‘U.S. military must use its existing capabilities, build new ones’
In his first major speech as Pentagon chief, Lloyd Austin on Friday called for developing a “new vision” for American defence in the face of emerging cyber and space threats and the prospect of fighting bigger wars.
Reflecting U.S. President Joe Biden’s promise to put diplomacy first in dealing with foreign policy problems, Mr. Austin said the military should provide leverage that diplomats can use to prevent conflict. His comments suggested a contrast with what critics call the militarisation of U.S. foreign policy in recent decades.
“U.S. military isn’t meant to stand apart, but to buttress U.S. diplomacy and advance a foreign policy that employs all of our instruments of national power,” Austin said.
Mr. Austin cautioned that the U.S. military cannot be satisfied with believing it is the strongest and most capability military in the world today — “not at a time when our potential adversaries are very deliberately working to blunt our edge.” He appeared to be referring to China, which other officials say has accelerated its military modernisation and sped up its construction of a wide range of sophisticated weaponry while the U.S. was focused for two decades on combatting extremists.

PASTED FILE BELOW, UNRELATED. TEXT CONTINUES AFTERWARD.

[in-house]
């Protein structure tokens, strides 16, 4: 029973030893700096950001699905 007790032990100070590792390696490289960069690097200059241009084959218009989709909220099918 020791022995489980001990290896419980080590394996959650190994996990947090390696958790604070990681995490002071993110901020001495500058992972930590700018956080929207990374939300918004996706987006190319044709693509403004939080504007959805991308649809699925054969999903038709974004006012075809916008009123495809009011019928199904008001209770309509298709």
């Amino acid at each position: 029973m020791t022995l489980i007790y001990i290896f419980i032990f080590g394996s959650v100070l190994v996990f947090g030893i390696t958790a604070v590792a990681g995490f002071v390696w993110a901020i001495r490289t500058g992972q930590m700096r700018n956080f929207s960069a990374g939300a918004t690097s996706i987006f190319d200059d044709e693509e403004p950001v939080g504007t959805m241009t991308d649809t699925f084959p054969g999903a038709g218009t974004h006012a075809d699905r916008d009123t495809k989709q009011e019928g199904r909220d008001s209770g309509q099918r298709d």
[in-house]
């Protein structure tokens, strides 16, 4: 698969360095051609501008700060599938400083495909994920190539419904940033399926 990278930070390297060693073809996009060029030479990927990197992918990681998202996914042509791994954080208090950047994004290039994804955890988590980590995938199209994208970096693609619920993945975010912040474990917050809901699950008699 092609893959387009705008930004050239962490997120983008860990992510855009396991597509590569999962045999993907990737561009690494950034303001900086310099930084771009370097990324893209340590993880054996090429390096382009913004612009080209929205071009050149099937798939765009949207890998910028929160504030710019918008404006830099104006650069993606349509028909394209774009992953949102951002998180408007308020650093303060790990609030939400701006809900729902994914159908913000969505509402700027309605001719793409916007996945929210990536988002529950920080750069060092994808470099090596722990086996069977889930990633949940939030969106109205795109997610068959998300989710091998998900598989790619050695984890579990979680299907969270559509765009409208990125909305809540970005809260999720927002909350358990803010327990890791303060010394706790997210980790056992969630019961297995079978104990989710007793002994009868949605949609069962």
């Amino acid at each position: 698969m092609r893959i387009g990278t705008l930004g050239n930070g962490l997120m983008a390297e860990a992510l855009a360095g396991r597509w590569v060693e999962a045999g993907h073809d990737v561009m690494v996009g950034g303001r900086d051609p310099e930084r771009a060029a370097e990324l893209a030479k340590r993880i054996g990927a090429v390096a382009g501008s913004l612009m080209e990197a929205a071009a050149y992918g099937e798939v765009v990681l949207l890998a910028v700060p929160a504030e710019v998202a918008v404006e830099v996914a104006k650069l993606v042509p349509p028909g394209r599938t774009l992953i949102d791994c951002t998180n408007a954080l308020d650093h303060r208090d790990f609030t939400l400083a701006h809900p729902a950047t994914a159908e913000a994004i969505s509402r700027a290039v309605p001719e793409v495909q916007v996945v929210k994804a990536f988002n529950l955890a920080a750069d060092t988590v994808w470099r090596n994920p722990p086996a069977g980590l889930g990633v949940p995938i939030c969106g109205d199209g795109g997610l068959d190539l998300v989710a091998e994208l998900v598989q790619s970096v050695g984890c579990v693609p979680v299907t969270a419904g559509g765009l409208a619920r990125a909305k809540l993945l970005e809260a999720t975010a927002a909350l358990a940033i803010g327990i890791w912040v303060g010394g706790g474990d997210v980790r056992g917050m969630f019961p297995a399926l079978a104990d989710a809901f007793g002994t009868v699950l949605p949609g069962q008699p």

“The way that we fight the next major war is going to look very different from the way that we fought the last ones,” he said. “We all need to drive toward a new vision of what it means to defend our nation.”
Mr. Austin said U.S. defence will continue to rest on maintaining deterrence.
The U.S. military must use existing capabilities, develop new ones, and use all of them in new and networked ways — “hand in hand with our allies and partners.”
“It’s always easier to stamp out a small ember than to put out a raging fire,” he said.
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